Your Day Out: Blooming fields of gold

In the heart of the North York Moors National Park is a scattered farming community renowned for its wild daffodils '“ Farndale.

Friday, 17th March 2017, 4:00 pm
Updated Friday, 24th March 2017, 11:03 am
Glorious display of daffodils beside the River Dove in Farndale.

There is no village called Farndale, just three hamlets – Lowna, Low Mills and Church Houses.

Low Mills derives its name from having two cornmills, and Church Houses is near the church. The picturesque cottages and farm houses are built of local sandstone.

Farndale’s greatest claim to fame are the wild daffodils, which stretch along this narrow dale north of Kirkbymoorside. Between late March into May, they throng the banks of the River Dove for about five miles. This golden display is usually at its finest in mid-April, and worth waiting for. Go early morning or evening to avoid the crowds of visitors.

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They were possibly planted there by the monks of Rievaulx. Others believe Nicholas Postgate, the Egton Bridge martyr may have introduced them. Thankfully, the area is now protected by the Nature Conservancy Council. At one time, visitors picked the blooms, sometimes in sackfuls, or even removed complete plants! Now, voluntary wardens guard this golden treasure while in bloom. This nature reserve is protected by law. Surprisingly coal, ironstone, gravel and jet have all been worked here! Enjoy the contrasting scene nowadays.

Make your way from the A170 northwards, to park at Low Mill car park. There’s usually a small parking fee to pay. Public conveniences are nearby, and in season the North York Moors National Park have a prominent stand there.

While we’ve enjoyed several excellent walks in this area, the most popular for all ages, and providing easy walking in all weathers, along with available refreshments, is detailed here.

Start from the car park, and you’ll see a sign indicating the public footpath to High Mill. A firm, clearly demarcated route with about 18 gates, crosses sheep pasture, so please leash any dogs and close the gates after use.

Enter the handgate, and cross the River Dove. A second handgate guides you on your way to High Mill, with a possible short extension to Church Houses and the Feversham Arms Inn. Now just relax and enjoy wild flowers; bird song; fields; woodland, and rippling waters, with Blakey Ridge rising to the east horizon.

When well on your way, at about the 17th gate you’re approaching the Daffy Caffy. Two or three fields and flagstone paths lead to a field gate, and Daffy Caffy tea room at High Mill, open 9am-5pm in season.

Feeling refreshed, you may decided to go ahead to the hamlet of Church Houses, meeting the road near the Feversham Arms Inn. So – you have two options for refreshment, before returning along your out-going route. You can’t get lost, and the scene looks quite different in reverse.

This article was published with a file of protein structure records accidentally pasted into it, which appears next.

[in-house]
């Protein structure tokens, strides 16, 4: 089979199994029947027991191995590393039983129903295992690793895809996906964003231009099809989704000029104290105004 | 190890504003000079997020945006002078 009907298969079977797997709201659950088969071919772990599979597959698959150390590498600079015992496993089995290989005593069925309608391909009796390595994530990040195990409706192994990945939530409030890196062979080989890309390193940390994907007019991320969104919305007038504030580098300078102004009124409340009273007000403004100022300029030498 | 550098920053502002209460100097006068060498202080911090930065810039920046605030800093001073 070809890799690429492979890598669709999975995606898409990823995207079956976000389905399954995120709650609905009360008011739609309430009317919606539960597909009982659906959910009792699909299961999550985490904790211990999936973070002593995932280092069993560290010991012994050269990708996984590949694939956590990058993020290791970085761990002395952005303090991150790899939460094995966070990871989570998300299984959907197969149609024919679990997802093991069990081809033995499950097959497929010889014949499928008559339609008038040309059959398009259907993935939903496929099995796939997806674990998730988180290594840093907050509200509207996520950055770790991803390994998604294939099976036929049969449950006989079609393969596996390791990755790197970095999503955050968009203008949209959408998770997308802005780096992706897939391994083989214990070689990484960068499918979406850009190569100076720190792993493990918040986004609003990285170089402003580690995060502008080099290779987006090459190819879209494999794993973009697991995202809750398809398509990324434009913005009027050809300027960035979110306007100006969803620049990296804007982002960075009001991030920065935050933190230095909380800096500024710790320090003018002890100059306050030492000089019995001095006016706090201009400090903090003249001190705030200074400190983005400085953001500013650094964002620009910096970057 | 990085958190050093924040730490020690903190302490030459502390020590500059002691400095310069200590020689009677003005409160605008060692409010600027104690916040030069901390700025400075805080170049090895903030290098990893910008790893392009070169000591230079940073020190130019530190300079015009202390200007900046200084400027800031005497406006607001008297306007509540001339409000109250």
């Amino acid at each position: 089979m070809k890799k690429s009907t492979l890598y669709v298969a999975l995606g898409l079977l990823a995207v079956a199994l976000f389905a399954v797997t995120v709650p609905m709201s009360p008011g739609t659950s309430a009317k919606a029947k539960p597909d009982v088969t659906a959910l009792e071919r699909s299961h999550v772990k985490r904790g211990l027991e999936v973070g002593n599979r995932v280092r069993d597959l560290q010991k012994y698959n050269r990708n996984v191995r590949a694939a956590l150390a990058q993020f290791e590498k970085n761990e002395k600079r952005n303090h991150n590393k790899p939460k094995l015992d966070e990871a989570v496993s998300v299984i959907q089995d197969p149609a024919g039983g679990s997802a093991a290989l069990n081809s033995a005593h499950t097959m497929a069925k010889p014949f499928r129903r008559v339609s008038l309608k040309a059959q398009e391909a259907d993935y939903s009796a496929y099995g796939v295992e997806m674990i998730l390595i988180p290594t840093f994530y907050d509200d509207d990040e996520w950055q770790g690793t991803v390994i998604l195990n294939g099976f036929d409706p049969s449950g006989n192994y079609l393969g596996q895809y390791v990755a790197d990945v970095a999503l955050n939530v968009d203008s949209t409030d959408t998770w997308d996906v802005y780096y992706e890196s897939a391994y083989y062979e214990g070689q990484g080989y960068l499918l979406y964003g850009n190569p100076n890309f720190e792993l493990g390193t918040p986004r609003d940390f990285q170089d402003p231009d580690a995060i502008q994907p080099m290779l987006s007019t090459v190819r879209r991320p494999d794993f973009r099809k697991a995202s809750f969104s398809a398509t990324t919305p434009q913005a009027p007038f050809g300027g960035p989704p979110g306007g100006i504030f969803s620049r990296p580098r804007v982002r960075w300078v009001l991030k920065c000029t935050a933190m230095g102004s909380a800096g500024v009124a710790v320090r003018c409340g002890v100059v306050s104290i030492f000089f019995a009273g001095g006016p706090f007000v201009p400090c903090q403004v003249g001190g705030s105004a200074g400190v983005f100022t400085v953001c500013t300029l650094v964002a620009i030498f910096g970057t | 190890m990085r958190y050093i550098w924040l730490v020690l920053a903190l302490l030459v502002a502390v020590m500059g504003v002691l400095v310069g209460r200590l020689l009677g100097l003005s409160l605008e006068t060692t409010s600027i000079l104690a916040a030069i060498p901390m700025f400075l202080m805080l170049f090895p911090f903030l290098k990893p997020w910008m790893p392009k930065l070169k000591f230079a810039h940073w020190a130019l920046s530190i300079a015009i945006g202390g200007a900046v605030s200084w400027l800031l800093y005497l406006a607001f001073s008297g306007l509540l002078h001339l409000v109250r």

As with many remote, farming communities, myths and legends arise over the centuries. One of Farndale’s concerns a hob, or elf-like creature, believed to live on a rocky out-crop high on the moors. For some reason he arrived at one of the farms in the dale to help out in a voluntary capacity when one of the farm labourers died. Becoming attached to the Gray’s family, he remained there for successive generations. Working invisibly mowing, shearing, threshing, milking, and feeding stock, he also seemed to protect the entire farmstock.

Happy in his labours, he sought no reward other than a jug of cream, which was always left for him in the barn as evening fell. Sadly, tragedy followed when Jonathan Gray’s wife died at an early age. Jonathan was devastated, and despite consolation by the hob, he realised he needed a wife. Eventually he remarried, but his new wife was somewhat mean. Hearing the routine of leaving a jug of cream in the barn every night for the hob, made her laugh him to scorn. It was a ridiculous idea and a waste of money! Jonathan pleaded with her to continue the ritual. Eventually she agreed, but cheated by exchanging the jug of cream for one of skimmed milk. The hob would never know the difference, or so she thought.

Almost immediately, things began to happen. The hob refused to work, and instead played wicked pranks. He made the cheese turn sour, and the cows yield little milk. The crops began to fail, and livestock fell sick. Some evil spirit terrified all who lived and worked there, and haunted the farmhouse. No-one would work for Jonathan Gray and he could not sleep for worrying about his future. What was he to do?

You probably know the ending of this legend. It most certainly held a moral, didn’t it?

Distance of walk: 3 miles return, or 3.5 miles approximately to include Church Houses.

Refreshment: The Daffy Caffy at High Mill, and the Feversham Arms in Church Houses.